By Kate Moran
It’s no secret that Israel has had its fair share of challenges. The recent war with Gaza, random acts of senseless terrorism, a burgeoning refugee population, and mounting domestic economic issues are only a handful of the seemingly endless array of tribulations in Israel’s recent history. Even worse, the list is growing everyday. That’s exactly why Israel needs Netanyahu to leave office.
Under his leadership of the Likud party government coalition, Israel’s settlement activity has increased; as of 2013, 6867 new units in settlements had been approved for or begun construction. Annexation of additional territory spells bad news for peace prospects, as the Palestinian leadership view Israel’s continued encroachment into the West Bank as an exacerbation of the illegal occupation. Relations with international powers have become strained as a result of Israel’s ongoing conflict with the Palestinians and increasingly conservative policies. The U.S.-Israel strategic alliance, usually a pillar of American foreign policy, is weaker than ever before.
Internal tensions are also rising. Israelis recently rated the high cost of housing as a key issue in the upcoming parliamentary elections. Anxieties regarding Iran’s nuclear capabilities, encroaching threats from Islamic State, and of course, ongoing negotiations/frustrations with the “Palestinian question” are among Israel’s most pressing concerns. Such perceivably existential threats have put Israel—and Israel’s government—on the defensive. Netanyahu’s government and in particular, his politics, has often been characterized as hawkish.
In the six years since Bibi began his second term as Prime Minister, hawkish politics have done far more harm than good. In the aftermath of last summer’s war, which cost more than 2,200 Palestinian lives and effectively left the Gaza Strip in ruins, Netanyahu’s approval ratings entered free-fall. His decision to resort to early and excessive force substantially escalated the situation, and, months later, the result has been sustained tensions between the Israeli government and Palestinians both in the Occupied Territories as well as in Israel proper. Palestinians weren’t the only ones affected by the war; Israeli civilians were also subject to the long, hot summer of daily rocket fire. Now, in the wake of the upcoming elections, his government is struggling to maintain its foothold.
Recent polls have shown that Netanyahu’s party, Likud, is trailing Herzog-Livni by three points. Moreover, a strange and altogether unlikely collection of Arab parties has merged to form a coalition in opposition to Likud. Recent years have seen Israeli politics shifting toward right-of-center, but the failures and missteps of Netanyahu’s administration are causing a redrawing of sociopolitical boundaries in the country. Perhaps more than ever before, the country is stratified. Although a majority of Israeli citizens continue to support a two-state solution, almost a quarter of those surveyed expressed their preference for a state in which Arabs would be inherently disenfranchised. Netanyahu’s push to ratify a Nationality Law with the intention of preserving Israel’s “Jewish” character is further pushing the country toward isolation. That the bill is even being taken seriously is a sign of greater stratification to come.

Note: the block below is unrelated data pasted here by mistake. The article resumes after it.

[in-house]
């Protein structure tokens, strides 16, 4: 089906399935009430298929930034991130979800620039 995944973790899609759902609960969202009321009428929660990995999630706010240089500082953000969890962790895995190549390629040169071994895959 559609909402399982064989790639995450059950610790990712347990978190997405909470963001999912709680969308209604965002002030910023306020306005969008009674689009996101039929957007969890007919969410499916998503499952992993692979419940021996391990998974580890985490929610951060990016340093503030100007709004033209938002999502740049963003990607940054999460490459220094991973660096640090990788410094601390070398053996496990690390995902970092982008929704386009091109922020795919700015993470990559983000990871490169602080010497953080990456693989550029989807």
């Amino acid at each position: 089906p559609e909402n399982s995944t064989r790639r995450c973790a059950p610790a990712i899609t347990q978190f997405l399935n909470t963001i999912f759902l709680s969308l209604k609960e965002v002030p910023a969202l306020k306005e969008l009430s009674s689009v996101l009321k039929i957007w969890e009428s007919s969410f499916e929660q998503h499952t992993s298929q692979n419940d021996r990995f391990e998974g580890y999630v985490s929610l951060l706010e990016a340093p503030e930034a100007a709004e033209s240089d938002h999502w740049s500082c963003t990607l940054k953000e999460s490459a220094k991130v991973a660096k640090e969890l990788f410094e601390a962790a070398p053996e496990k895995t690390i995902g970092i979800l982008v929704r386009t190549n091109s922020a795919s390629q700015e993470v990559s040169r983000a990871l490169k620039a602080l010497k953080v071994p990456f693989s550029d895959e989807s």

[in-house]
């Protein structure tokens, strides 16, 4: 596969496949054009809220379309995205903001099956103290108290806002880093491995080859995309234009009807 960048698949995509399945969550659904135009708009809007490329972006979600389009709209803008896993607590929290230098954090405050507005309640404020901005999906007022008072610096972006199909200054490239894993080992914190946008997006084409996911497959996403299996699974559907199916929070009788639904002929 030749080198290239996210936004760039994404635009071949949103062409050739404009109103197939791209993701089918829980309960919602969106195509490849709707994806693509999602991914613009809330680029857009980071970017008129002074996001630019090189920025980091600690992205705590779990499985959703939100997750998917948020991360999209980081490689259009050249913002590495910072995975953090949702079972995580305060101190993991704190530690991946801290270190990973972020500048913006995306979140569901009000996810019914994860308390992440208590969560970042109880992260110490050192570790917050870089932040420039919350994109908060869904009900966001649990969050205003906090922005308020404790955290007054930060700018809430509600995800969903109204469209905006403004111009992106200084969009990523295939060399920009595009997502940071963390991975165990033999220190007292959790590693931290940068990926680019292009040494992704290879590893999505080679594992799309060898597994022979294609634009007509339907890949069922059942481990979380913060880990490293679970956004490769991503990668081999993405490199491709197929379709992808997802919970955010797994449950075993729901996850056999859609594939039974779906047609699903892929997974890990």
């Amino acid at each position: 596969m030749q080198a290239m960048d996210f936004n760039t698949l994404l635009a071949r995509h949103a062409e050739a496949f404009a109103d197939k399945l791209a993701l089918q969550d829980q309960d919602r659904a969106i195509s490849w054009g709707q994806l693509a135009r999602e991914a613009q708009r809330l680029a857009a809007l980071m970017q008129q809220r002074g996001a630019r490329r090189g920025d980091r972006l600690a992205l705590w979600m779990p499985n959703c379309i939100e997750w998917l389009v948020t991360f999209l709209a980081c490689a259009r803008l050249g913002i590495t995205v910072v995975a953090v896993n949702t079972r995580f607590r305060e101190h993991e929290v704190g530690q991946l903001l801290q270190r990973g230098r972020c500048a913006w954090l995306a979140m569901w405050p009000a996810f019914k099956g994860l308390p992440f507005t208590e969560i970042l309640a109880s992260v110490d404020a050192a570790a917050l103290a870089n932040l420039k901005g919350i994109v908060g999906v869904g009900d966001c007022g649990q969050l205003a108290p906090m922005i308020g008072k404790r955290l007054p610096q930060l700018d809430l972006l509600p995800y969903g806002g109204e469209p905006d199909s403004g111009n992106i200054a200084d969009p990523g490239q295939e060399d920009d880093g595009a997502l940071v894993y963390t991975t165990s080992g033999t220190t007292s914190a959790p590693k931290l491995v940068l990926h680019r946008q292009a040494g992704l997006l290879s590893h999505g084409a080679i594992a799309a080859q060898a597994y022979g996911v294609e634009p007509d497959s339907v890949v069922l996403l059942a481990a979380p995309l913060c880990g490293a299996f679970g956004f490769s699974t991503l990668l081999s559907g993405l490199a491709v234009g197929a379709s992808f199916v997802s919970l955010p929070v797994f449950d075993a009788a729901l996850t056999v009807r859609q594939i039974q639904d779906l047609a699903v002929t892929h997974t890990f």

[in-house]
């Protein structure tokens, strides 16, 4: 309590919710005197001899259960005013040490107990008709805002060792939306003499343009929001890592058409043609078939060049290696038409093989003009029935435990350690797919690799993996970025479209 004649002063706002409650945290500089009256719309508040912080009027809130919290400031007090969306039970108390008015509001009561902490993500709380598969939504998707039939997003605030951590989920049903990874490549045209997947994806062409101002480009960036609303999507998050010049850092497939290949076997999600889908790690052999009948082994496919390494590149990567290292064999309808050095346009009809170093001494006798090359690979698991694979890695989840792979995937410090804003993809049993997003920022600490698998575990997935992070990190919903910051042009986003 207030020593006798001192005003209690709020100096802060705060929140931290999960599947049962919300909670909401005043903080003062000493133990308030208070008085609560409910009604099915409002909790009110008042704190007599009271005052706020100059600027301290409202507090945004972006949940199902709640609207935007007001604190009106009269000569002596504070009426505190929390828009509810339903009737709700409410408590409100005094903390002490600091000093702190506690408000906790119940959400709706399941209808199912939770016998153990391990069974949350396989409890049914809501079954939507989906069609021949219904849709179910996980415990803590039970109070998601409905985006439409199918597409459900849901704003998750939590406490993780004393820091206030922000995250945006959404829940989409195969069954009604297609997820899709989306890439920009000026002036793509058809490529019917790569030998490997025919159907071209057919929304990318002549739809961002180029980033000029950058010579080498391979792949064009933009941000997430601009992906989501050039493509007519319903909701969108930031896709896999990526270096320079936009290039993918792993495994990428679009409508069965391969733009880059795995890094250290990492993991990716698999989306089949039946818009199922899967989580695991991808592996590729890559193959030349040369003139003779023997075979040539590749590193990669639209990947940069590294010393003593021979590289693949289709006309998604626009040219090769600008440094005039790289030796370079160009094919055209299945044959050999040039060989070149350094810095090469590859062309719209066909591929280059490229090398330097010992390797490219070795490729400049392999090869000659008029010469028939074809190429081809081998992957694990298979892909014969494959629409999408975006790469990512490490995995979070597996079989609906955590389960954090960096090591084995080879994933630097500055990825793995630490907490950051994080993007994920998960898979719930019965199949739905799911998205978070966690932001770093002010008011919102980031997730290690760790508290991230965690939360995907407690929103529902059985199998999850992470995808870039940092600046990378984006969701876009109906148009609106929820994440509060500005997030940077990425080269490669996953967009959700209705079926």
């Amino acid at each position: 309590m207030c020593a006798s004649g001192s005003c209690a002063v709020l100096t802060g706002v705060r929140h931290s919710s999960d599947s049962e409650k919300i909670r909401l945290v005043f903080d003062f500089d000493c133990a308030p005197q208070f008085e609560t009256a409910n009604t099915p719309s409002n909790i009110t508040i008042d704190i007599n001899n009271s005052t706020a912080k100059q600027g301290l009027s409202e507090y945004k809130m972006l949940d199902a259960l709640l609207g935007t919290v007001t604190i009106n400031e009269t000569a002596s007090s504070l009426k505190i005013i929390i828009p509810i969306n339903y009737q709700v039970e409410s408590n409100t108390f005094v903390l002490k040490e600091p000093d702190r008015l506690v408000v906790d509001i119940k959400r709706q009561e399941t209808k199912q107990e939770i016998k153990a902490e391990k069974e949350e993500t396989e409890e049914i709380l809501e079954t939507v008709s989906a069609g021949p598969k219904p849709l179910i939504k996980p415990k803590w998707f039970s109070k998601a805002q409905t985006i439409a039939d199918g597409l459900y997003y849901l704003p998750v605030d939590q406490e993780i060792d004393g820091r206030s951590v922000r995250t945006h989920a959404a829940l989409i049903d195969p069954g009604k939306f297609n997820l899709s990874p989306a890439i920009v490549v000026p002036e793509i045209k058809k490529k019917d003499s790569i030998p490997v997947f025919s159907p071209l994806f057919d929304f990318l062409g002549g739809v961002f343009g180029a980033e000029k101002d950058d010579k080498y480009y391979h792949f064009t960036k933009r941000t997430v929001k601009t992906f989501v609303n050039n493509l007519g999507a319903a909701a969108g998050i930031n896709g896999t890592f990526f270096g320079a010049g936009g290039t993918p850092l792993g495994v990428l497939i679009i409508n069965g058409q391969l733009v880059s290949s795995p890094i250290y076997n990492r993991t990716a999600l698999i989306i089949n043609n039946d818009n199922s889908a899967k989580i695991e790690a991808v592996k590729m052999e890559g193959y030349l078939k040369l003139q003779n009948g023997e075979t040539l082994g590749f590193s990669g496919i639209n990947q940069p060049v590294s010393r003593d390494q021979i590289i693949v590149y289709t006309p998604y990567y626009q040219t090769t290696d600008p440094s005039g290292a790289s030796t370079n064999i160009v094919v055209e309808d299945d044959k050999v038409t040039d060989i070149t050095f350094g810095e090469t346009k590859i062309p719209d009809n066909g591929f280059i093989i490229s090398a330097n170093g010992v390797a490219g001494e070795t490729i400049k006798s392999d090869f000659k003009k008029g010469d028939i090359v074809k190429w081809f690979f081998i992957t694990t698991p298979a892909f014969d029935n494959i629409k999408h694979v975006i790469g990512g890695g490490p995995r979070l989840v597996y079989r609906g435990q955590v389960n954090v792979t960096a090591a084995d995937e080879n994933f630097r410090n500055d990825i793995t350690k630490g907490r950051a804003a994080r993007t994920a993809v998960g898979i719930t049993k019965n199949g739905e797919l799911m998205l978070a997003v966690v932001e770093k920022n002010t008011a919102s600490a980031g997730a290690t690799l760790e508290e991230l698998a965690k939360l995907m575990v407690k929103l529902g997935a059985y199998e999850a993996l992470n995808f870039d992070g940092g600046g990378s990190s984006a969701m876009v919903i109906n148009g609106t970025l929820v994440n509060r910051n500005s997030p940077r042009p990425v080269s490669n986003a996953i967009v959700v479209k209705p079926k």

It seems that, as the Israeli political narrative shifts to the right, people in other countries have begun to tend toward a more “pro-Palestinian” narrative. Prominent voices on the Israeli right—who advocate increased settlement activity and are generally known for their hardline stances on “final status issues” like the future of Jerusalem and borders—have alienated those in other countries, especially younger generations, who see human rights as a pressing issue. International support is beginning to crumble. And while the peace process has been ongoing for a number of decades, Israel (and most especially, Netanyahu) is in its eleventh hour. There will come a time in the very near future where the choice will be governmental compromise or isolationism.
This choice is inevitable. However, extraordinary political courage by Israeli leaders can ensure that the choice comes not at the expense of the people but as their greatest legacy. Compromise on the “Palestinian question” is not synonymous with abandonment of Israeli ideals. Rather, it implies a greater degree of genuine, widespread inclusionary practices. It means dialogue—not in theory only but in practice—built into the very fabric of a reimagined Israeli democracy.
Netanyahu, by remaining in power for any amount of time, will only further entrench Israel in its cycle of failed negotiations and international criticism. The onus is on Israel’s constituency to elect leaders who best represent their interests—just not for today, but decades into the future. Netanyahu is not such a leader and will only bring the country lower than it has already sunk in the international schema.
As a state, Israel is still relatively young, and for this reason, it is unrealistic to assume there are not lessons it must still learn. It has, in a broad sense, been playing defense for more than 60 years. While this policy might have worked in the past, it does not and cannot work in the present or future.
Israel still has the potential to come to an equitable solution to the Palestinian question. It still has the chance to occupy the international prominence and command the widespread support it desires. But Netanyahu, if kept in office, is ruining that chance. And he is ruining the chances of future governments by forging for Israel a legacy of brash, irrational decision-making and hawkish, self-interested leaders.
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